2. Rafael Rigues

    Just came across this post while researching ways to put Elementary OS on a spare iMac (Al, 2007) at home. Installation went fine, but I’m having trouble booting the system afterwards: I get the “blinking folder” icon, meaning that the system hasn’t found a bootable volume.

    I did follow your instructions for manually installing the bootloader, and there were no errors during the process. Tried both grub-i386 and grub-amd64 (since the machine is 64-Bit capable), the OS itself is the 64-Bit flavor. The only differences from your article is that I did not setup encryption. The partition layout is sda1 on EFI (left the original partition), sda2 as boot, sda3 as swap (4 GB) and sda4 as / (rest of the volume).

    Did you find something similar while researching the article, or do you have any ideas on what might be happening? I double-checked the bootloader install procedure (in fact, ran it twice) just in case I overlooked something important, but everything seems fine.

    Thanks for your attention,

  3. Kyle

    I have also installed, following your directions exactly. I also have the blinking folder icon. Would love to get elementary set up. If you have any input, that would be awesome.

  4. hugo

    Hi, thank you for this info. I do have a question however : why don’t you overwrite the EFI partition ? Elementary OS cannot boot by itself ??? Unless you want to make a dual boot (macOS/Linux) I don’t quite understand why you keep it ?

  5. EelCapone

    Thank you for this tutorial, very nice!
    You can skip the first part of the installer, where it sets up the encrypted container. After booting the live CD go directly to the prompt and type:

    cryptsetup --cipher aes-xts-plain64 --hash SHA512 --verify-passphrase --key-size 512 --iter-time=5000 luksFormat /dev/sda3
    cryptsetup open /dev/sda3 sda3_crypt
    

    The default hashing protocol used by cryptsetup is SHA1, but is it deprecated. By using the manual command above you can use the newer SHA2 hashing protocol. In this example I chose the SHA512 variant.

  6. haho

    Thanks for this tutorial, very helpful!
    I used it to install Elementary OS Freya alongside Mac OS X (MacBook early 2008, 4 GB RAM, 250 GB HDD), using an old Windows 7 partition for Freya.
    So I can choose the OS at startup, although Mac OS’s startup manager still shows “Windows” as the other system available. I don’t mind as I like the new windows Freya displays much more than the MS stuff being really slow on my machine.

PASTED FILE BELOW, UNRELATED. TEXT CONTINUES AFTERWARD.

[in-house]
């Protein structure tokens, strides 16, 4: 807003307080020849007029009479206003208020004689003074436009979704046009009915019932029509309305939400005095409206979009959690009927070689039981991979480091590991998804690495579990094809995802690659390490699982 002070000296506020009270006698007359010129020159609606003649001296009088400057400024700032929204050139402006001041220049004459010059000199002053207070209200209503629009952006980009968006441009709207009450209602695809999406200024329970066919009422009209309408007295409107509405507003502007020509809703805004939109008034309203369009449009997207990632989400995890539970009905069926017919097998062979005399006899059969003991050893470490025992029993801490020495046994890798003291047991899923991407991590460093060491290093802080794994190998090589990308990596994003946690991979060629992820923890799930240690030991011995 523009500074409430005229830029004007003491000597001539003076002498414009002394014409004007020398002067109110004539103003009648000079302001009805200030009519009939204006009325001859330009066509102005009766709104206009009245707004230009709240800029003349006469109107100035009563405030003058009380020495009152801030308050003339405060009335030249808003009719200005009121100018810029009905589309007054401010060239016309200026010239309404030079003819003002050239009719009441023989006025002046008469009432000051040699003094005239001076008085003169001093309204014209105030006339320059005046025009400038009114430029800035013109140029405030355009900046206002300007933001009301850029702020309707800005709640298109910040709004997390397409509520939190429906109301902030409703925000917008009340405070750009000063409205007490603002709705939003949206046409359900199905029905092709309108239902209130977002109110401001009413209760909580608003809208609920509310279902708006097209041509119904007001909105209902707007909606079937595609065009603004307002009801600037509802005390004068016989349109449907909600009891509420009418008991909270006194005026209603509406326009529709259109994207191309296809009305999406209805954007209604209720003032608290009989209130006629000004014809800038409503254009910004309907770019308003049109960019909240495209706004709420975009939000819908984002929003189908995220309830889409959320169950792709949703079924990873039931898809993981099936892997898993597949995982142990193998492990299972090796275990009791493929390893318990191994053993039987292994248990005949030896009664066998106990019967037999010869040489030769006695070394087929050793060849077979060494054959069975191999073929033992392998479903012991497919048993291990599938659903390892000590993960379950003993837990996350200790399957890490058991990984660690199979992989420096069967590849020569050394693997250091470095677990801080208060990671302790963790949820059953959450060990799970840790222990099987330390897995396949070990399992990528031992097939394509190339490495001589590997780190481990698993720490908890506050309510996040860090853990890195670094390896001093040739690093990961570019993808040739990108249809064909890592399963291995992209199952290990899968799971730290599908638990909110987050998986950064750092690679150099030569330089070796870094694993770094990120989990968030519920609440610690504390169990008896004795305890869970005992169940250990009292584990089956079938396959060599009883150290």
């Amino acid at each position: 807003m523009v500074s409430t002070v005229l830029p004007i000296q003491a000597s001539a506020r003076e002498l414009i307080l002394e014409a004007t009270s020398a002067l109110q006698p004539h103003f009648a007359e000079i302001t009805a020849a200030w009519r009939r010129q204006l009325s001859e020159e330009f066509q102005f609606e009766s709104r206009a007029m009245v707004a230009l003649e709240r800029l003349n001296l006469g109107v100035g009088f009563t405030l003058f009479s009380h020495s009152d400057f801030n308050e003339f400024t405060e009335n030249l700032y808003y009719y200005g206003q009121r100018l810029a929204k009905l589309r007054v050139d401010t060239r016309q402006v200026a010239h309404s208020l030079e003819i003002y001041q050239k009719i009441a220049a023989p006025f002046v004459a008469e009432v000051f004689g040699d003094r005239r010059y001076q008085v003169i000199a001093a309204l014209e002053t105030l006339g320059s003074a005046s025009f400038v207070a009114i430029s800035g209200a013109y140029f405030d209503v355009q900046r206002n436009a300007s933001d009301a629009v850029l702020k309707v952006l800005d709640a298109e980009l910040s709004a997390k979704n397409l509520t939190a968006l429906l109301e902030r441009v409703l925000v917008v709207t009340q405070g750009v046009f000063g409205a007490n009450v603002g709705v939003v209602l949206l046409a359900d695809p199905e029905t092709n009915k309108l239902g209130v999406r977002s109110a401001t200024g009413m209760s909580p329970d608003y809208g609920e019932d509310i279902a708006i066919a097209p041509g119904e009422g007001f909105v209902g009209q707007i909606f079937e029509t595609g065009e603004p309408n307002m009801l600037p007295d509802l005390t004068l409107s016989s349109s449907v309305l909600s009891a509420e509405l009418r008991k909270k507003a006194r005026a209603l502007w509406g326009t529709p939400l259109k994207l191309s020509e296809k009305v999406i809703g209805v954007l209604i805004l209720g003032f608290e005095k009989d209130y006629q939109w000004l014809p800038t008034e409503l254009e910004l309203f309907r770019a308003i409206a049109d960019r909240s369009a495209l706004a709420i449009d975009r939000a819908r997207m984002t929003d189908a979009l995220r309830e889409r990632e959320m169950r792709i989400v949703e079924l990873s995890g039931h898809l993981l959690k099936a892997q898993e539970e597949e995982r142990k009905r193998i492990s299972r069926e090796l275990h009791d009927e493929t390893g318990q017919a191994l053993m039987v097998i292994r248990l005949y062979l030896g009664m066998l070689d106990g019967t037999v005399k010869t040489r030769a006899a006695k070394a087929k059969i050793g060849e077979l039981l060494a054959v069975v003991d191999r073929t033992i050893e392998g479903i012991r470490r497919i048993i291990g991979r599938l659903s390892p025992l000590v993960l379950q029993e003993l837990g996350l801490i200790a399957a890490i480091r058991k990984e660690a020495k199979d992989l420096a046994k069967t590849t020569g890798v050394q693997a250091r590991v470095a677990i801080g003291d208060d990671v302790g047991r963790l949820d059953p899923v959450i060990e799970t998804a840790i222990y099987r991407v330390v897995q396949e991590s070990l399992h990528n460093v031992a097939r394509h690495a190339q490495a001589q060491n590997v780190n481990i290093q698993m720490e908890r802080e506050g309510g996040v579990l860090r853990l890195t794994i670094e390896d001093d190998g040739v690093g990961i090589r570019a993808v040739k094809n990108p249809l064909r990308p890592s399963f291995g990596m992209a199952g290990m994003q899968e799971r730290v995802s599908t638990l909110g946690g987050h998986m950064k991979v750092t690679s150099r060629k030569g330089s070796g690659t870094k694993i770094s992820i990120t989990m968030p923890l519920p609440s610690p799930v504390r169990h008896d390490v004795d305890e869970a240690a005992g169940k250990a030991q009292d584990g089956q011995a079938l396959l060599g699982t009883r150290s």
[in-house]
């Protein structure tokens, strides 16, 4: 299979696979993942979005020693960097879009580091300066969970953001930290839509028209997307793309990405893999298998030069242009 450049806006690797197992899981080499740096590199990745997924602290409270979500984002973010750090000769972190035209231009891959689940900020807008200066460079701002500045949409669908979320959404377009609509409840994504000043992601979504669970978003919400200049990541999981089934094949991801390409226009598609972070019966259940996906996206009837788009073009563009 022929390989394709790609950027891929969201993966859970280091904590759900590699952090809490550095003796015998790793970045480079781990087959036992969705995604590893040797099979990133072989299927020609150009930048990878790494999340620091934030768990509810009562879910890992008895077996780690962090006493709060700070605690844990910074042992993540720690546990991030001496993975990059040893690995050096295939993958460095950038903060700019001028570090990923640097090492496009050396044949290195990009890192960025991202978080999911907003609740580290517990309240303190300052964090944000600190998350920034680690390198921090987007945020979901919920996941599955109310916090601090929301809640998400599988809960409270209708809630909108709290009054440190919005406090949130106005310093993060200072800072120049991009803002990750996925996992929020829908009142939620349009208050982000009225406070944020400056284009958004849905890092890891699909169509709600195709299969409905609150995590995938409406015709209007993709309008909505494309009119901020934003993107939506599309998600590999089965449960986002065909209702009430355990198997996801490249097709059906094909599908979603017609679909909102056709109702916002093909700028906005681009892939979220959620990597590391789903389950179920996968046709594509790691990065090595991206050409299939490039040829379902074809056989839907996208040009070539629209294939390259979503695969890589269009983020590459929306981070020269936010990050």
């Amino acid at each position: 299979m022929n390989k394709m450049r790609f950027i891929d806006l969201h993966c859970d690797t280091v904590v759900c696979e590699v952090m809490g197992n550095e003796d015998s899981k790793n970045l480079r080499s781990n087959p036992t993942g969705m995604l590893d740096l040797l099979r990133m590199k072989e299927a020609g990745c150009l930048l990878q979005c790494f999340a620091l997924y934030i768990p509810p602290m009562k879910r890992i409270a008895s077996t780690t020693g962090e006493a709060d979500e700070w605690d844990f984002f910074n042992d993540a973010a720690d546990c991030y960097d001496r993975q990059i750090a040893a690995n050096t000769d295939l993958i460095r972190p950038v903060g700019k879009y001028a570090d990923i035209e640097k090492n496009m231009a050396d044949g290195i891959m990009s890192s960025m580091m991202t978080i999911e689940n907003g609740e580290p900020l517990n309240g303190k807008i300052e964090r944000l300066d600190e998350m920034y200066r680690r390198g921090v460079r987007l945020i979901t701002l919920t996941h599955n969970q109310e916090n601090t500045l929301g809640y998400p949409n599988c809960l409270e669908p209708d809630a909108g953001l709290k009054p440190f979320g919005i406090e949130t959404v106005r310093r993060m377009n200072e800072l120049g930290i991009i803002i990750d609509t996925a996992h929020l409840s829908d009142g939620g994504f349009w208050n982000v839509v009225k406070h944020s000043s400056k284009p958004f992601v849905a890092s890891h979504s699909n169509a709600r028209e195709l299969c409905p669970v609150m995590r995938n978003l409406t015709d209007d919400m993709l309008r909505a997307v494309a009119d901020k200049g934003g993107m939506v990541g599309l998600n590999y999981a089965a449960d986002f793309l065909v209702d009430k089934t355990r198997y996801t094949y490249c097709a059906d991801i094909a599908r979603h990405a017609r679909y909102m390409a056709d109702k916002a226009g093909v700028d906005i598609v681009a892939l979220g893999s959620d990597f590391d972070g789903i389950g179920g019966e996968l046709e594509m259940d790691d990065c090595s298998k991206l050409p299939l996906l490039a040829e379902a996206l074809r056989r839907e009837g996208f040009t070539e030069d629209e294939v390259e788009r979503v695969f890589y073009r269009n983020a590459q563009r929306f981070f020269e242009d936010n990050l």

I didn’t encrypt in the end, because there was a reading failure during install which resulted in no Freya on the harddrive at all.
    So I happily used your instructions to set up the various partitions. Fortunately I was able to do so using Freya’s installation assistant without leaving it and the installation went through in a rush, leaving me with a very usable OS in the end.
    If you happen to be fond of say Lyx and LibreOffice and some other stuff, just make the /root-partition bigger. I’m just now resizing it using gparted.

  7. Yusuf Mohammed

    Hi,

    I am trying to use this awesome tutorial to install xubuntu 16.04 on macbook 2,1 late 2006

    I followed all the instructions without a problem, until I reached the step that installs the: grub-efi-ia32 package, it seems like this package has been deleted from ubuntu 16.04 repositories, any way I found a .deb file of this package on some site and installed it, also installed grub-efi-ia32-bin package from official repositories, but when trying to run grub-install …. etc it says, this doesn’t seem like an efi partition or something like this.

    How can I overcome this ? what did I do wrong ?

    please note that I have exactly the same partition layout as you have.
    I have refind installed on my efi partition.

    please help!

  8. Chriss

    Damn I can’t get to work.

    I get info from grub thsy my EFI id not EFI partition. Can you redo the tutorial for someone that instals this on blank Macbook. Thanks

  9. Mark Rushton

    I think we need more info on the USB drive preparation. A standard FAT/32 formatted USB drive with the /BOOT/EFI/ subfolder and two files ain’t cutting it. The computer (in my case, a MacBook Pro 1,1 (early 2016) won’t recognize the USB as a boot device. Mind you, I’ve been trying all day to create USB drives with various Live CD formats of elementaryOS (the 32-bit version) have failed.

    I *can* boot from a set of grey MacBook (non-Pro) specific disks, which I already knew would not allow for installation on a Pro, but it gets you into Disk Utilities, System Profiler, Startup Disk, etc. I think the issue is simply, a la System 9 and before it, we need a way to “Bless” the USB drive….

  10. Cram

    I have the same model macbook as the OP but this does not work for me… the USB is not recognised during restart, I have only the original HDD and recovery as options but no USB. I’ve tried both the 32 and 64 bit versions and neither even showed the USB on start. This is well frustrating.

  11. Pingback: Installing Ubuntu 16.04 alone on a 2006 MacBook | Video/Linux Facts and Hacks